The Impact of Epilepsy

Seizures affect the people who are having seizures and their friends and family, simply because they are seizures…but what really is the impact of epilepsy.

Think about it… how did you get to wherever you needed to go today?  Did you drive?  If you have been diagnosed with epilepsy you cannot drive until your seizures have been regulated and you are seizure free for SIX months.  If you have been diagnosed at age 15 that can be devastating news… just when all of your friends are starting to drive… you are sidelined and that makes you <ghasp> different.  Being different isn’t great when you are a teenager.

But what if you are thirty and you get diagnosed?  What happens to your life then?  You can’t drive yourself to work… or the doctor… or church… or to get groceries… or the hospital…

You can’t take your kids/spouse/partner to work/school/the movies/out to dinner.

Like to swim?

Enjoy soaking in a hot bath?

Guess what… it is dangerous, if your seizures aren’t controlled (and you still have to be extra careful if they are… more careful than it you don’t have seizures) going for a swim or taking a bath… I know… Amandya seized in the pool.  Fortunately people who “have her back” were there with her.  Even if your pool has a lifeguard (which ours doesn’t) you can’t be SURE they will see in time… or know what to do.

Do you have to cross busy streets?  Crossing the street  (particularly when you are newly diagnosed and you aren’t sure your seizures are controlled (and sometimes even when they are) can be scary.  It can be just as scary when you are thinking about someone you love crossing the street and wondering what would happen if they seized in the middle of the street… would cars even stop…

Did you serve in the military?  Do you want to?  Not with an epilepsy diagnosis, even if you are controlled.

Want to be a tour guide in Washington DC?  Until recently, that was off limits as an occupation, too.

The impact of an epilepsy diagnosis is far more reaching that just the immediate impact of… I have epilepsy and I have to get some control over my life… the impacts are far wider than many people realize.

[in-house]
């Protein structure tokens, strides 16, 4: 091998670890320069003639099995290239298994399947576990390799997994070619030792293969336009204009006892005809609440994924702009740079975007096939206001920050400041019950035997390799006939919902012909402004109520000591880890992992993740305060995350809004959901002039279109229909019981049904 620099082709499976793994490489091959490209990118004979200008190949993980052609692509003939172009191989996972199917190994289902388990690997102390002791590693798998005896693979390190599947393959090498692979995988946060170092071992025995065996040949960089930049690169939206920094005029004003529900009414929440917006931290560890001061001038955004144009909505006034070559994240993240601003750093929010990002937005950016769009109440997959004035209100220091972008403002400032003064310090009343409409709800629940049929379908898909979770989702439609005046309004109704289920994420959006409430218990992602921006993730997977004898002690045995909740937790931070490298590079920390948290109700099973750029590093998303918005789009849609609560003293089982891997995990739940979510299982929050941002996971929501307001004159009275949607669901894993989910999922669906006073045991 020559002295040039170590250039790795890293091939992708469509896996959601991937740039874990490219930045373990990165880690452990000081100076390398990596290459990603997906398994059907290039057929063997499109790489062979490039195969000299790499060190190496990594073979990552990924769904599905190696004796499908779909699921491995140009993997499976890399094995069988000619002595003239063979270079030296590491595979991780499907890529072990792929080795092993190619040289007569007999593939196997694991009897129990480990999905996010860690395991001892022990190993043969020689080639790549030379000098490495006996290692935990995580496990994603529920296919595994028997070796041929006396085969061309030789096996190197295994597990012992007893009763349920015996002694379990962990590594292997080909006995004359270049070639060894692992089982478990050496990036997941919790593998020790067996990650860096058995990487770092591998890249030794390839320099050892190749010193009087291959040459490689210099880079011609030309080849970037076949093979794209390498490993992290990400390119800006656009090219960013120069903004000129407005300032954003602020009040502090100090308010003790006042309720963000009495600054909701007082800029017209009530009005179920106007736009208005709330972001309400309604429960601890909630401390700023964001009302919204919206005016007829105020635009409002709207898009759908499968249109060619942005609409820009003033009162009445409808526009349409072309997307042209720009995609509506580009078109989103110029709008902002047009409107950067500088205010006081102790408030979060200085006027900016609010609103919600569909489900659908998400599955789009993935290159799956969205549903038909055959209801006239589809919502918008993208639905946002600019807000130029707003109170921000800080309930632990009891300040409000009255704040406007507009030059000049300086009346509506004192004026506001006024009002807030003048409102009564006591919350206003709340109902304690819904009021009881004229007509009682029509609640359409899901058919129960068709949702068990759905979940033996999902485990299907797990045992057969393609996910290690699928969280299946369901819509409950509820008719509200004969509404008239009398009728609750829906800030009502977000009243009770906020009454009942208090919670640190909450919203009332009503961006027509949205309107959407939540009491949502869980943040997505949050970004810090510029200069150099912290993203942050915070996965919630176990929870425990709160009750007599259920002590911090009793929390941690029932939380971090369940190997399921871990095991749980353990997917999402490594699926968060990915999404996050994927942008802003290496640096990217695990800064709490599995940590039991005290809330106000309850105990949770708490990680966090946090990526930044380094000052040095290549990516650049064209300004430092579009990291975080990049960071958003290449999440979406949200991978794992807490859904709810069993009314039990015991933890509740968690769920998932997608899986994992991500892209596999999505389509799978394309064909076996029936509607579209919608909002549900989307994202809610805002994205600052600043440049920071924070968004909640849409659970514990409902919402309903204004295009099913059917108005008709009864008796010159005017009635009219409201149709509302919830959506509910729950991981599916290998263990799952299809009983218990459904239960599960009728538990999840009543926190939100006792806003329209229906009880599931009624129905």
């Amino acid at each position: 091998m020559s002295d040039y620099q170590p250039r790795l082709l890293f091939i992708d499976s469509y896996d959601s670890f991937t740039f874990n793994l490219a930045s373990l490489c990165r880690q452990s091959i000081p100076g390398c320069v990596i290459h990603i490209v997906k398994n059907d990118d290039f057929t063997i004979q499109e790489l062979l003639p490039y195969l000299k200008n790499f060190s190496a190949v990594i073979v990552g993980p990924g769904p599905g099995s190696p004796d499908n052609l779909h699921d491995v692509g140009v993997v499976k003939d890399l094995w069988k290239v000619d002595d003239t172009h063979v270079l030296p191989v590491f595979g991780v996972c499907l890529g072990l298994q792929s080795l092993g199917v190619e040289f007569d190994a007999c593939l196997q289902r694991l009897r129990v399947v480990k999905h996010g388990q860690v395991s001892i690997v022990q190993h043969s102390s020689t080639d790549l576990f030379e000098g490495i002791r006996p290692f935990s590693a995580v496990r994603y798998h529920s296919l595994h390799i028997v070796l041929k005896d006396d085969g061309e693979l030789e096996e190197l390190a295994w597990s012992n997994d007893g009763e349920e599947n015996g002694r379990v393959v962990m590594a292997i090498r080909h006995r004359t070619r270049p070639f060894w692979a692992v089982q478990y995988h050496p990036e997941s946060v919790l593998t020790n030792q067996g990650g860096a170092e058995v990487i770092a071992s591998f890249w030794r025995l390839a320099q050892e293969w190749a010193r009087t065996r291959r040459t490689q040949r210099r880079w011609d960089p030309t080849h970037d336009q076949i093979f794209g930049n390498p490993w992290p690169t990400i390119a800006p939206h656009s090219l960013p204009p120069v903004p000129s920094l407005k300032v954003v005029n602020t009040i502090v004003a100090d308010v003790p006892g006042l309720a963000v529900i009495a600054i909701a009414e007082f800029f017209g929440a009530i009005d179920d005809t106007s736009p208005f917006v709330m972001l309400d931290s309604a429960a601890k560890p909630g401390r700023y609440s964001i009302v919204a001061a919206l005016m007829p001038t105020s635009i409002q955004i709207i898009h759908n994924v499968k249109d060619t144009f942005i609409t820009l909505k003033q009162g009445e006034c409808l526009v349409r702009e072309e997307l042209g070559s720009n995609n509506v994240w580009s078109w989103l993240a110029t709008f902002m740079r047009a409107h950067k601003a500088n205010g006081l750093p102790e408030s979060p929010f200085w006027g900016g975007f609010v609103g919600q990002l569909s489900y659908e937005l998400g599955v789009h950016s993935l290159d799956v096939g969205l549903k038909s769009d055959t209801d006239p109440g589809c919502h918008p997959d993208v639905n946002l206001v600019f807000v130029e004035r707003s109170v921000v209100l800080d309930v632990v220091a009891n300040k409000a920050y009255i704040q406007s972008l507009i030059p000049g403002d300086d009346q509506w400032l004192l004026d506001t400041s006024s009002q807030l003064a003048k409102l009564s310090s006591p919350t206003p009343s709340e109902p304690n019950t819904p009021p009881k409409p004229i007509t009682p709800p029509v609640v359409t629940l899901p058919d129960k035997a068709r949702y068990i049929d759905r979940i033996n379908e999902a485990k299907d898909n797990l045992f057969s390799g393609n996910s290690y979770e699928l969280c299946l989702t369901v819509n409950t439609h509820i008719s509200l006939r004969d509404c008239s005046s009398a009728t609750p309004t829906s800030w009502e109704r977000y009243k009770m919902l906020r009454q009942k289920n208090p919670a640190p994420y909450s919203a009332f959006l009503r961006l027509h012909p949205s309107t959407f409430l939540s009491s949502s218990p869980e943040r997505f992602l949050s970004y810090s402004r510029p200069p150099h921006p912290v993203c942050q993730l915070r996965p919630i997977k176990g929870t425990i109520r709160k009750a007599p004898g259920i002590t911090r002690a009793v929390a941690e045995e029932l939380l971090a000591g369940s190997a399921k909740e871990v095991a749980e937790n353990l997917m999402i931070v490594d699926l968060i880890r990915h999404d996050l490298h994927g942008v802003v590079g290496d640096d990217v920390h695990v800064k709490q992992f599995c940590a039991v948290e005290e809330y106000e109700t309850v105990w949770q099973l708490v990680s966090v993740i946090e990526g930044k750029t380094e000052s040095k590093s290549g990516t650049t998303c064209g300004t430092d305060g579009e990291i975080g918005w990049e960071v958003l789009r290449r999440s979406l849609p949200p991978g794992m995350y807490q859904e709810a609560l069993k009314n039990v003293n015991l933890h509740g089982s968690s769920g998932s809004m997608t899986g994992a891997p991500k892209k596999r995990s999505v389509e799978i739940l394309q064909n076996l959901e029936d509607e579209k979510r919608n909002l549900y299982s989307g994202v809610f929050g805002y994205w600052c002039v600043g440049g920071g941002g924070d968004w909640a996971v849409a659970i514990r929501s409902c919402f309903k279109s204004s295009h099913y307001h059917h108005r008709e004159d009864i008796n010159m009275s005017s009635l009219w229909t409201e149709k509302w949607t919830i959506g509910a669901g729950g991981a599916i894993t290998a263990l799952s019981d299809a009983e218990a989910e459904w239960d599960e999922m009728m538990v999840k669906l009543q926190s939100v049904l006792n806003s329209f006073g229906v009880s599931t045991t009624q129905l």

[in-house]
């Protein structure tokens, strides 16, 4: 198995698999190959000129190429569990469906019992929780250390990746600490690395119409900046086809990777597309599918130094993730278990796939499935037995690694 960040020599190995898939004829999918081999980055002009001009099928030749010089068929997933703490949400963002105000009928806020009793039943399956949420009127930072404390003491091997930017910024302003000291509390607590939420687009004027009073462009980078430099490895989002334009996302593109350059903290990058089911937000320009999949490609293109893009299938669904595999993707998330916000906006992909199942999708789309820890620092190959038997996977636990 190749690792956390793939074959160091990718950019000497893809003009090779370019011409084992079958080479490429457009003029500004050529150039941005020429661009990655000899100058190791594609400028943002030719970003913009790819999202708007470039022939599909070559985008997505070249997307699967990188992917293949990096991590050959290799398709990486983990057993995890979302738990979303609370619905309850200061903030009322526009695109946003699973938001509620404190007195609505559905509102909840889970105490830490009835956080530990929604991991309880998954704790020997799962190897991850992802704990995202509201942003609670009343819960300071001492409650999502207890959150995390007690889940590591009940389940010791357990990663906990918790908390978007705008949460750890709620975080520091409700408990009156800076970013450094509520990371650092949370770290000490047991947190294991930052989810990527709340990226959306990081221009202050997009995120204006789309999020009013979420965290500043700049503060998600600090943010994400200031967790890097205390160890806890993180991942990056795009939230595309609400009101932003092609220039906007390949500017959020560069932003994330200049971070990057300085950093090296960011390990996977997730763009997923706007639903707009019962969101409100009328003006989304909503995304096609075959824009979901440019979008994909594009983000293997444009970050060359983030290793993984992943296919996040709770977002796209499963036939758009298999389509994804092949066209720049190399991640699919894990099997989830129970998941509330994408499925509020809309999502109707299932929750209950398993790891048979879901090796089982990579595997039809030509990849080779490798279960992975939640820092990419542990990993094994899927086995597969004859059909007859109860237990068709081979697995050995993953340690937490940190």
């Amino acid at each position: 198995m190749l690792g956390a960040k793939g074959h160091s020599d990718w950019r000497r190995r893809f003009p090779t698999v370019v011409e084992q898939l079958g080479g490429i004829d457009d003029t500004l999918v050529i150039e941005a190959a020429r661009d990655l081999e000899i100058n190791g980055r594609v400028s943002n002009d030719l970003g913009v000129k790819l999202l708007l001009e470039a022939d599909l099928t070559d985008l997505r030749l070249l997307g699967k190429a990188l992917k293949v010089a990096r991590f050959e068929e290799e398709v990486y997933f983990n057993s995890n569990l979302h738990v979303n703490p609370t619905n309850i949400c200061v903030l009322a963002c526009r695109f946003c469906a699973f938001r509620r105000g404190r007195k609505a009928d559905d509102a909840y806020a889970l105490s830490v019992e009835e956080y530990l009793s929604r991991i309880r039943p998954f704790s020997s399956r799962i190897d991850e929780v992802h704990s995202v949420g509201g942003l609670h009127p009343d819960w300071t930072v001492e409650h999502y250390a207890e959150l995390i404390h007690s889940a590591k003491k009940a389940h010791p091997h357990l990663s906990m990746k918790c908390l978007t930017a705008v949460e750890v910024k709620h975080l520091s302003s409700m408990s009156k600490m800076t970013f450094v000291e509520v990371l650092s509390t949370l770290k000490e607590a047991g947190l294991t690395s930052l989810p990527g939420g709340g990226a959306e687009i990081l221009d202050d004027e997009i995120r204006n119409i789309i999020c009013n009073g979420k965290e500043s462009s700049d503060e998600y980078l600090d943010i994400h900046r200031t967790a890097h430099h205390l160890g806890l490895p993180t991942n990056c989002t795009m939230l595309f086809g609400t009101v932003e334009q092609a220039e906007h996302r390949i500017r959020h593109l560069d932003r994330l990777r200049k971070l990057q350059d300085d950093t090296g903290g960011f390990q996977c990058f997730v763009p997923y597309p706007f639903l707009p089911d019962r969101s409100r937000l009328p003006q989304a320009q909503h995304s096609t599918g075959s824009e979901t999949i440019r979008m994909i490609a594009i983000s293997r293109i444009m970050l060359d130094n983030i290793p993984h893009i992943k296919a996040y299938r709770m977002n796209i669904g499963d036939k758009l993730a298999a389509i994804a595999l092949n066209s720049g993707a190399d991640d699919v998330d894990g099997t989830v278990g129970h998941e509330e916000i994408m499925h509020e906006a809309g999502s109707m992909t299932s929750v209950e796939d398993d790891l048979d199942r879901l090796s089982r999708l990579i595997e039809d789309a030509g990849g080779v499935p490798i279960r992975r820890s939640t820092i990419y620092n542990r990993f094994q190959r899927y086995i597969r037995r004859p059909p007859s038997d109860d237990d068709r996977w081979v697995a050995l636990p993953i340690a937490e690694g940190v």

That is why getting an understanding (and having more people have an understanding) of what is going on matters.  That’s why it matters that you have a support system that you can rely on… and not just for the immediate and obvious needs… I’m coming to realize more and more what it means to someone to have a cheerleader in the wings being in your face support and advocate.

Epilepsy touches everyone… in some way… even if you don’t know it.

educate yourself.

don’t be afraid to reach out and take someone’s hand and let them know that if they need you you are there.

one in a hundred people on average have epilepsy.

that means at least 5 people in the company where I work have epilepsy.
that means the elementary school in my neighborhood… the one that I pass every morning has at least one to 2 kids in each grade that have epilepsy.
that means my daughter attends school with at least 30 people who have epilepsy
that means my son attends school with at least three hundred people that have epilepsy.

 

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1 Comment (+add yours?)

  1. findingstrengthtostandagain
    Nov 03, 2010 @ 20:40:42

    Thank you for spreading the knowledge and increasing epilepsy awareness. You made some very good points. I appreciate the time you spent letting people know it is Epilepsy Awareness Month and expressing the trials people with seizures face!

    Reply

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